Market Conduct Triggers: Panel discussion

Danny Saenz (Texas DOI) moderates a panel segment on market conduct triggers. Participating as panelists are (l to r) Ignatius Wheeler (Texas DOI), Betty Patterson (consultant) and Susan Hatfield (Nationwide).
Danny Saenz (Texas DOI) moderates a panel segment on market conduct triggers. Participating as panelists are (l to r) Ignatius Wheeler (Texas DOI), Betty Patterson (consultant) and Susan Hatfield (Nationwide).

Capturing the intellectual capital shared during a panel discussion never fully integrates the personality of the event.  And his panel discussion was no exception.  Participating were Susan Hatfield, Nationwide Insurance; Betty Patterson,  Betty Patterson Consulting, LLC; Ignatius Wheeler, Texas Department of Insurance; and Danny Saenz, Texas Department of Insurance (moderator).

Together, the panelists discussed how they can better do their job.  Noting that change can be unsettling, Wheeler and Saenz discussed changes at the Texas Department of Insurance (TDI).  Ever looking to improve processes on market conduct, the TDI is working to handle market conduct exams with a common-sense, rather than punitive, approach. Specifically, TDI works with enforcement to determine when a penalty vs. warning letter is warranted and is tracking information to determine when willful neglect—rather than a mistake—has occurred.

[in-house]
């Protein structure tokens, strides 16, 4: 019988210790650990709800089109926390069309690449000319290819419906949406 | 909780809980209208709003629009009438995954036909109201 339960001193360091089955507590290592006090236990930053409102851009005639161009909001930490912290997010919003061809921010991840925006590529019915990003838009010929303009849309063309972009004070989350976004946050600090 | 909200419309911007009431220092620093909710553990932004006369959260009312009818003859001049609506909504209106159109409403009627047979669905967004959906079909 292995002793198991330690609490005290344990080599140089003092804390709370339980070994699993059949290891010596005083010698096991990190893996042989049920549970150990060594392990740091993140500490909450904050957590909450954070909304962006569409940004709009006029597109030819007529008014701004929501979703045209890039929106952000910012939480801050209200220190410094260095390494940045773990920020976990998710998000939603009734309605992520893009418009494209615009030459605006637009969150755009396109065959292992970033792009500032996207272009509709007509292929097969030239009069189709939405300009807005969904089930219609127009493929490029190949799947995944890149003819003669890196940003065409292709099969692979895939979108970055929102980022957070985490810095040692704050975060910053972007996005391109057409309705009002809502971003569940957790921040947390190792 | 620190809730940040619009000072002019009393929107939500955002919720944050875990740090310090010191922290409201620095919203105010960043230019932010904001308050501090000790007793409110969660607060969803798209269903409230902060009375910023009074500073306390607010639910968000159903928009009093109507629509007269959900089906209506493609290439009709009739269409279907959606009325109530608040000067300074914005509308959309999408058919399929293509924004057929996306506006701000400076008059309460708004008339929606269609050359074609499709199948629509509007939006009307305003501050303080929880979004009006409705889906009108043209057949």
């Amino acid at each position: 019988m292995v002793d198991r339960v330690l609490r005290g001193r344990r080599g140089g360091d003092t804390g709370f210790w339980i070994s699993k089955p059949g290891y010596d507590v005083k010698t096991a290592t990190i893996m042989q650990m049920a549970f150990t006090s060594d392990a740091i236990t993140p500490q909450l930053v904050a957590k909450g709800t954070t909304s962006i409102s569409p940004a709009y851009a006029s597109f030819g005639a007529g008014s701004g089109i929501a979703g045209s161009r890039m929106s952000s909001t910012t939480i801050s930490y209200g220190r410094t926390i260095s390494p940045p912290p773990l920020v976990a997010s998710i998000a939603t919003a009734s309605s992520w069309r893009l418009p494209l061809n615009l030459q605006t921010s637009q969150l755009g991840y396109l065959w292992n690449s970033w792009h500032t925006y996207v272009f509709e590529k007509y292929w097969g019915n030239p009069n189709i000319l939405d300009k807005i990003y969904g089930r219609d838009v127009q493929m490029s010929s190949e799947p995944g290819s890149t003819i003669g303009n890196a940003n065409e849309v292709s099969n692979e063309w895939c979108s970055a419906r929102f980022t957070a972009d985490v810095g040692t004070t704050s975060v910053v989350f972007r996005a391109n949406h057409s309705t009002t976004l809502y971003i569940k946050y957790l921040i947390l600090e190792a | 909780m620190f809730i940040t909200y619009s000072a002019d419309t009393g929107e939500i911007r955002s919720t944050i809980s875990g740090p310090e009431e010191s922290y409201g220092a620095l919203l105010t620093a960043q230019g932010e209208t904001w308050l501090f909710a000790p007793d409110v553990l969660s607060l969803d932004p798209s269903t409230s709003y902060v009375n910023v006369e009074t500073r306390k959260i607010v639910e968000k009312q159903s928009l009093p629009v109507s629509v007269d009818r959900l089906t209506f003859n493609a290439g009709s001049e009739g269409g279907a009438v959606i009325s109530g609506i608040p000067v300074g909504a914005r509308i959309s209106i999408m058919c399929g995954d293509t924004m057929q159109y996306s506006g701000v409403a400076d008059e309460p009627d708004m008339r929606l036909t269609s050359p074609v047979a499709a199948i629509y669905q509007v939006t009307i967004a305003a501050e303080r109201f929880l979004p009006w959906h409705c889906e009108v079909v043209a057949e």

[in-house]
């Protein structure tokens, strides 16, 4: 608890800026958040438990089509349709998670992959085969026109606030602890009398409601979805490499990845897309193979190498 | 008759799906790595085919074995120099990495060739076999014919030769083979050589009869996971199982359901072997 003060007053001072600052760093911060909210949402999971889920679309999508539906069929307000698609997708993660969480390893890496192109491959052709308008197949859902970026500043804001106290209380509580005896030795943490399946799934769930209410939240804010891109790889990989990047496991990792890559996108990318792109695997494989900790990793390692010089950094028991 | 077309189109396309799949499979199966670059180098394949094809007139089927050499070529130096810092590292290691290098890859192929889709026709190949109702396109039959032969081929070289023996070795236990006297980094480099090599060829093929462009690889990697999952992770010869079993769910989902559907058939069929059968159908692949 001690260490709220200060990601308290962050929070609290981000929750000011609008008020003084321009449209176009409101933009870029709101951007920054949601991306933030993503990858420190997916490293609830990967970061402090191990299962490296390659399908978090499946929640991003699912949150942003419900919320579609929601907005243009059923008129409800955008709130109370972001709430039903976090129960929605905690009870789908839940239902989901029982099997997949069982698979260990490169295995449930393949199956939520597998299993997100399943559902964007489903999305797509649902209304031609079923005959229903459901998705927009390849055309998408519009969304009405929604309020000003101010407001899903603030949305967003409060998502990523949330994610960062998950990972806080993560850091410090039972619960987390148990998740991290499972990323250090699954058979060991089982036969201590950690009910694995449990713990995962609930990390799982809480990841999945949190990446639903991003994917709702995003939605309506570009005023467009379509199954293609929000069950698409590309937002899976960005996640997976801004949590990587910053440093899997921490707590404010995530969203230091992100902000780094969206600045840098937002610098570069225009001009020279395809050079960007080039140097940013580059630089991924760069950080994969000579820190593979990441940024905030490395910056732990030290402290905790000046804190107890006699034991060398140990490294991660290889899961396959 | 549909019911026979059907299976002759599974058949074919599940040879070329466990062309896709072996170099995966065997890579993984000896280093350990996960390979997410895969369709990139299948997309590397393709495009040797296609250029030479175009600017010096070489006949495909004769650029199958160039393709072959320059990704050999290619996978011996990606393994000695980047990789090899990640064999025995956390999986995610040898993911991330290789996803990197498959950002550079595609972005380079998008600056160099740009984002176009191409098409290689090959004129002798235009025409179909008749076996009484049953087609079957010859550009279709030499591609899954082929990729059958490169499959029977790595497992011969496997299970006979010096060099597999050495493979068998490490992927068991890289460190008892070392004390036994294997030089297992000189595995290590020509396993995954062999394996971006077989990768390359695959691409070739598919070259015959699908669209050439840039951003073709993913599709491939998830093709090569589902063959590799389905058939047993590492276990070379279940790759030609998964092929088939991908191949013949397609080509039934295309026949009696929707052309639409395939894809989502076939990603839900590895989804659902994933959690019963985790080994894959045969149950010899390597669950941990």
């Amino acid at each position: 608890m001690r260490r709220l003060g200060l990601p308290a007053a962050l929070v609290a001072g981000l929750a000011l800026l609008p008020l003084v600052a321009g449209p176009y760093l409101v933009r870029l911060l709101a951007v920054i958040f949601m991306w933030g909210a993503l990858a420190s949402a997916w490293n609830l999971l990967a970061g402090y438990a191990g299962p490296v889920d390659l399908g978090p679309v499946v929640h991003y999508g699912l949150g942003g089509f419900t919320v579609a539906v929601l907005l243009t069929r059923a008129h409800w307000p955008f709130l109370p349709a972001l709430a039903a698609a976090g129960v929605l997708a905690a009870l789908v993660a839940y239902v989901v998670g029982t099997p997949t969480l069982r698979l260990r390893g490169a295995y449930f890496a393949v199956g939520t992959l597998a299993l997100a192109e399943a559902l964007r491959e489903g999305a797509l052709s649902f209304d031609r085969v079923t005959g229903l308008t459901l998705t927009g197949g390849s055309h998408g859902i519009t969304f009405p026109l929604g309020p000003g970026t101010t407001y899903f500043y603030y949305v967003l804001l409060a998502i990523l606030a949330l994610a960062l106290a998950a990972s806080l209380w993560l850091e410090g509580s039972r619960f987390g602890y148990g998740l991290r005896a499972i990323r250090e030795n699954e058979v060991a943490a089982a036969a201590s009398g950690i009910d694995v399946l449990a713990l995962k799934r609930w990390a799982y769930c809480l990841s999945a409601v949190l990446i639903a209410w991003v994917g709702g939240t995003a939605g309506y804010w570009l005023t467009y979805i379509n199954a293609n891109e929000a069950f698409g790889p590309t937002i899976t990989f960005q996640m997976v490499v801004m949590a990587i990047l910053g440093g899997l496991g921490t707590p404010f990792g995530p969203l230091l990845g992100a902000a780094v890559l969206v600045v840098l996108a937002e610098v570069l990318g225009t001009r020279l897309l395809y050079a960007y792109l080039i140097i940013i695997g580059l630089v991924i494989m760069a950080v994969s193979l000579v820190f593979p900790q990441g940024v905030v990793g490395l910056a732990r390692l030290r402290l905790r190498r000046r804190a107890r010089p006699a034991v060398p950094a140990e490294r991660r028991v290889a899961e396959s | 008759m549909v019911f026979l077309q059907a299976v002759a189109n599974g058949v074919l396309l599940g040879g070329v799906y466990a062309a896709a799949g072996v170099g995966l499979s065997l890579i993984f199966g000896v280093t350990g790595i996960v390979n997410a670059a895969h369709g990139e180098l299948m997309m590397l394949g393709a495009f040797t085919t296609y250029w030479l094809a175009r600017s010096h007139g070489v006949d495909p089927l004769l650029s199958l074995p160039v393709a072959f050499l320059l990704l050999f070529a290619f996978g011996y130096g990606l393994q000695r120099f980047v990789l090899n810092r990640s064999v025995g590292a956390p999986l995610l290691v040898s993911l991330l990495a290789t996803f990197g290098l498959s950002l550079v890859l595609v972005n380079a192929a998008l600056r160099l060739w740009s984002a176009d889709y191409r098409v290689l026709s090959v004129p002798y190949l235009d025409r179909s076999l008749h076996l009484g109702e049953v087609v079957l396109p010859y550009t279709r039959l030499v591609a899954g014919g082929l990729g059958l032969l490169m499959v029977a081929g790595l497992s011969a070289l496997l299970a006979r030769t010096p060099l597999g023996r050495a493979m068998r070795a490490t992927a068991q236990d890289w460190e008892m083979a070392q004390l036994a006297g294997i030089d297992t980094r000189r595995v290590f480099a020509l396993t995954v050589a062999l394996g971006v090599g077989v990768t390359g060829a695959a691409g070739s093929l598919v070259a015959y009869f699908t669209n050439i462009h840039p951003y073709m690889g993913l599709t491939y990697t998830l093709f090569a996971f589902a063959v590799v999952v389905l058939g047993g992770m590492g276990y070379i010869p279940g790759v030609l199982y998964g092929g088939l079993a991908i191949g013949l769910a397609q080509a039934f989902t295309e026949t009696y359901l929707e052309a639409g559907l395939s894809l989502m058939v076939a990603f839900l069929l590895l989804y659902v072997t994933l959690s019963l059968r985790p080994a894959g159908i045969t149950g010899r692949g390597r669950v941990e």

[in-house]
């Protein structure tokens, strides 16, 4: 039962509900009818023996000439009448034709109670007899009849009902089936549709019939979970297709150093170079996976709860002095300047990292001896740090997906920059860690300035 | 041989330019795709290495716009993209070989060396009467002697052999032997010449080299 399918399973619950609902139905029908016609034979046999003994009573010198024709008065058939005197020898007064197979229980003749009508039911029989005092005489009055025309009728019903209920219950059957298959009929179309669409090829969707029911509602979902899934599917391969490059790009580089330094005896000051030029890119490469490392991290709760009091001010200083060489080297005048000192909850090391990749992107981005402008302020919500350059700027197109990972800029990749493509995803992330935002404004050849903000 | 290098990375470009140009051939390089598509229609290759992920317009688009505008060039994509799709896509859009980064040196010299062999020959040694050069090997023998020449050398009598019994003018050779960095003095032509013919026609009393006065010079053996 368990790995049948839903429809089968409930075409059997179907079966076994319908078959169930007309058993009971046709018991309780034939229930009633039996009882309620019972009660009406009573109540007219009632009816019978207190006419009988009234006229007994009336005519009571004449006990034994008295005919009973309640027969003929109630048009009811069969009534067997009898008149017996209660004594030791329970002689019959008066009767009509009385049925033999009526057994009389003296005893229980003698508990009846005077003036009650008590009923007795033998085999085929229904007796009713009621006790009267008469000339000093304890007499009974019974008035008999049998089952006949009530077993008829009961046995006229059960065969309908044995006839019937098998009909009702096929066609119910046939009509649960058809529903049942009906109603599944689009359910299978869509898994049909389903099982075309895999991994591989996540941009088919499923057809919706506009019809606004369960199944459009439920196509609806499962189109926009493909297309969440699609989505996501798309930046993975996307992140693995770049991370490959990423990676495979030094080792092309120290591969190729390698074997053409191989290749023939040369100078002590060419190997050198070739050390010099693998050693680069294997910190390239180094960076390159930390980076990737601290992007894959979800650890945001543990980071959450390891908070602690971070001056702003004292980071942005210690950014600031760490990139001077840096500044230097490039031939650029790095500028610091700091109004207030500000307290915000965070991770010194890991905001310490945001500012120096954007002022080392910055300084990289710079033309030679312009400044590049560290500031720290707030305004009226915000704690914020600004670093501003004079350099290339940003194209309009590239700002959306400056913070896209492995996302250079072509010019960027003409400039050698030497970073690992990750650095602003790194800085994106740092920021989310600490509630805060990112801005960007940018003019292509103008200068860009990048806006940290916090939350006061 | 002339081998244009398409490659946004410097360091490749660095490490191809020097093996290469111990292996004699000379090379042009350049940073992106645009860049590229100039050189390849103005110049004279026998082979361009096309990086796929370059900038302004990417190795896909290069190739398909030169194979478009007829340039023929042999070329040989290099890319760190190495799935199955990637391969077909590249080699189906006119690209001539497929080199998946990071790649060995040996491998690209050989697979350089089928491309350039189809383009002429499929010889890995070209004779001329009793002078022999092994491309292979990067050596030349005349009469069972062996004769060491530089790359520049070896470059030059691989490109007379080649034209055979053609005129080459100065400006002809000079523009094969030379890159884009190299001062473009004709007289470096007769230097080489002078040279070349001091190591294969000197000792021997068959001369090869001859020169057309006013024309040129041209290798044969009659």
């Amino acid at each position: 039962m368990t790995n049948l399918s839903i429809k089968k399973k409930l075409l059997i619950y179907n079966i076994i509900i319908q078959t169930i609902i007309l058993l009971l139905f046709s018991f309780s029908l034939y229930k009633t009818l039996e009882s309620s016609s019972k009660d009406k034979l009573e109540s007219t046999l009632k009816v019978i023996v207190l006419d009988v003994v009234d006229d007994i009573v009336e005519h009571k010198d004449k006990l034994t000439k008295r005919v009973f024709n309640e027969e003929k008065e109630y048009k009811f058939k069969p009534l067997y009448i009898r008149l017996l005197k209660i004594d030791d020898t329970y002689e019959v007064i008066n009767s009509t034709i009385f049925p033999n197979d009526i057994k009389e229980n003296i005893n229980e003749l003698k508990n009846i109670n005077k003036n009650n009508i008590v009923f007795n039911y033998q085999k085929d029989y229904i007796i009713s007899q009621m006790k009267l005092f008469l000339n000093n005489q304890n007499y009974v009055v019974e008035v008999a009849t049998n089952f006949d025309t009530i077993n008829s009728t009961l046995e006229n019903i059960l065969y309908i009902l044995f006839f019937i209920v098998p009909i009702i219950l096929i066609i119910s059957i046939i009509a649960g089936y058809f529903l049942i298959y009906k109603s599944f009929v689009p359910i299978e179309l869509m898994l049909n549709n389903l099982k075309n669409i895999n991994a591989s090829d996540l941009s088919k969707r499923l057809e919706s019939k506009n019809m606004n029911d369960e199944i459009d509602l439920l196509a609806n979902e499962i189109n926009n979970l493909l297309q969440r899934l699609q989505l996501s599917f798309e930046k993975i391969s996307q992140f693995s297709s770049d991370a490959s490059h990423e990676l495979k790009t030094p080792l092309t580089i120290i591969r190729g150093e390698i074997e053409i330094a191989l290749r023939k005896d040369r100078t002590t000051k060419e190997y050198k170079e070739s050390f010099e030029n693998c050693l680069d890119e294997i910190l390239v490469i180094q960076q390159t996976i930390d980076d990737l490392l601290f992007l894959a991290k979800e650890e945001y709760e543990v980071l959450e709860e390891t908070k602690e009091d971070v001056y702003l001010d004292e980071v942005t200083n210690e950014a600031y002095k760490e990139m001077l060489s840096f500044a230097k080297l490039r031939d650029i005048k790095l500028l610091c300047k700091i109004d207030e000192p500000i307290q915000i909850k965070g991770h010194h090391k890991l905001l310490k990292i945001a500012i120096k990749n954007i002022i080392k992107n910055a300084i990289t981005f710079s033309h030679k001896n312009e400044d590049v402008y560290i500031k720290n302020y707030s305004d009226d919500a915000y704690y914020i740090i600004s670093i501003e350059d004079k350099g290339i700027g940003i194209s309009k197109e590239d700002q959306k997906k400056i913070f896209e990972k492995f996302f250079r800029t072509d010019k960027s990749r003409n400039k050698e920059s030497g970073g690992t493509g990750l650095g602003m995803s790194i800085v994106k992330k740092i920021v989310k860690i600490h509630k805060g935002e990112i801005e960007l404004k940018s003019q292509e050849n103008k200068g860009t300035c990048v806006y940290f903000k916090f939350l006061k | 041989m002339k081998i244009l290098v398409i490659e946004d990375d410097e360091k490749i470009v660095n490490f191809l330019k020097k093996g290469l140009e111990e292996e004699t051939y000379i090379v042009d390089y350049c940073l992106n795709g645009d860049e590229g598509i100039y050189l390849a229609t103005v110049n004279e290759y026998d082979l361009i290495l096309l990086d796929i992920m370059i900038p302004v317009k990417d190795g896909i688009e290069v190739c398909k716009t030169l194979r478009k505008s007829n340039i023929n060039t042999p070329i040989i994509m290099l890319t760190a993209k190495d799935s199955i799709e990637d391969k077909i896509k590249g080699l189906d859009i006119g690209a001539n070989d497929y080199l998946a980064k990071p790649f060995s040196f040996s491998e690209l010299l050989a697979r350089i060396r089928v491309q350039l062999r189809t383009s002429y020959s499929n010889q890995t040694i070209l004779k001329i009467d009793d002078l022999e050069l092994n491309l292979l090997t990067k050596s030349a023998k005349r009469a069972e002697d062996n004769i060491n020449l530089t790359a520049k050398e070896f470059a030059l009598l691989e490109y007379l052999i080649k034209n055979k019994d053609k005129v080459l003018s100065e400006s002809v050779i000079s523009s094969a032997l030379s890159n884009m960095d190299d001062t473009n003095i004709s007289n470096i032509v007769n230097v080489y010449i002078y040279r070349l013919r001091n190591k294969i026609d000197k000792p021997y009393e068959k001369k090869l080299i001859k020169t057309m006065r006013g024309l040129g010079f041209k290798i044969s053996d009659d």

Now a consultant, previous Texas DOI staffer Betty Patterson works with many state regulators and companies offering her expertise on market conduct issues.
Now a consultant, previous Texas DOI staffer Betty Patterson works with many state regulators and companies offering her expertise on market conduct issues.

Patterson, who works with many different state regulators, noted the TDI has a strong, positive reputation throughout the country.  She noted that regulators and companies must work to eliminate silos of information—and her experience indicates that when silos are eliminated, the market conduct exam becomes a much more valuable experience.

The group mused on how industry and regulators can work to handle the frequent complainer—defined as the same person with multiple issues or same complaint over and over again.  The panelists agreed this was an area where the departments of insurance (DOI) and carriers should have working relationships so that consumers can hear a uniform message on a positive course of action.

The panelists opened up the remaining time to hear what was of specific interest for the group regarding market conduct triggers:

Q: In a market conduct exam, do DOIs look at complaints as a whole to note developing trends?

A:  In general, DOIs will look at trends and compare companies to industry averages.  When a trend is identified, most DOIs will address it with the company directly—a trend does not always trigger a market conduct exam. Non-standard auto and long-term care are both products where many organizations are noticing more complaints; as a result, DOIs are placing stronger scrutiny on these products.

 

Ignatius Wheeler (Texas DOI) provides input on some market conduct triggers.
Ignatius Wheeler (Texas DOI) provides input on some market conduct triggers.

Q:  Attending regulator asked if other DOIs used a no-knock standard for market conduct exams—especially in the non-standard auto business.